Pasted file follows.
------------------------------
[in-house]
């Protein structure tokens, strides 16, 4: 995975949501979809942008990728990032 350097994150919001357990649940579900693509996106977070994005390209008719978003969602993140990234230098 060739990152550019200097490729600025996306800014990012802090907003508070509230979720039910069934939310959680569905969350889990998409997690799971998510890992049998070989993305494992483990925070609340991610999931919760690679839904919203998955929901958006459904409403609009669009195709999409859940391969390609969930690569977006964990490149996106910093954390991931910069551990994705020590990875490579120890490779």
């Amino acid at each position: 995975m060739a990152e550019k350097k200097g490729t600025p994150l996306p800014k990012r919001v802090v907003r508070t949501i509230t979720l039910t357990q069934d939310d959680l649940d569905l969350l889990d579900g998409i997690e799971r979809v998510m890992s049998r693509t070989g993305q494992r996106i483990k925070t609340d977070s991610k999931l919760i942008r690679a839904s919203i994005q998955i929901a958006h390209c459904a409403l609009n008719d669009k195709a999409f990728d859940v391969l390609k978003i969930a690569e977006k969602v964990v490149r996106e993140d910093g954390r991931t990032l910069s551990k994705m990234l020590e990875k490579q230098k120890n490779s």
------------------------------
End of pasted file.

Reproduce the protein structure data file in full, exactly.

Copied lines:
[in-house]
């Protein structure tokens, strides 16, 4: 995975949501979809942008990728990032 350097994150919001357990649940579900693509996106977070994005390209008719978003969602993140990234230098 060739990152550019200097490729600025996306800014990012802090907003508070509230979720039910069934939310959680569905969350889990998409997690799971998510890992049998070989993305494992483990925070609340991610999931919760690679839904919203998955929901958006459904409403609009669009195709999409859940391969390609969930690569977006964990490149996106910093954390991931910069551990994705020590990875490579120890490779």
């Amino acid at each position: 995975m060739a990152e550019k350097k200097g490729t600025p994150l996306p800014k990012r919001v802090v907003r508070t949501i509230t979720l039910t357990q069934d939310d959680l649940d569905l969350l889990d579900g998409i997690e799971r979809v998510m890992s049998r693509t070989g993305q494992r996106i483990k925070t609340d977070s991610k999931l919760i942008r690679a839904s919203i994005q998955i929901a958006h390209c459904a409403l609009n008719d669009k195709a999409f990728d859940v391969l390609k978003i969930a690569e977006k969602v964990v490149r996106e993140d910093g954390r991931t990032l910069s551990k994705m990234l020590e990875k490579q230098k120890n490779s």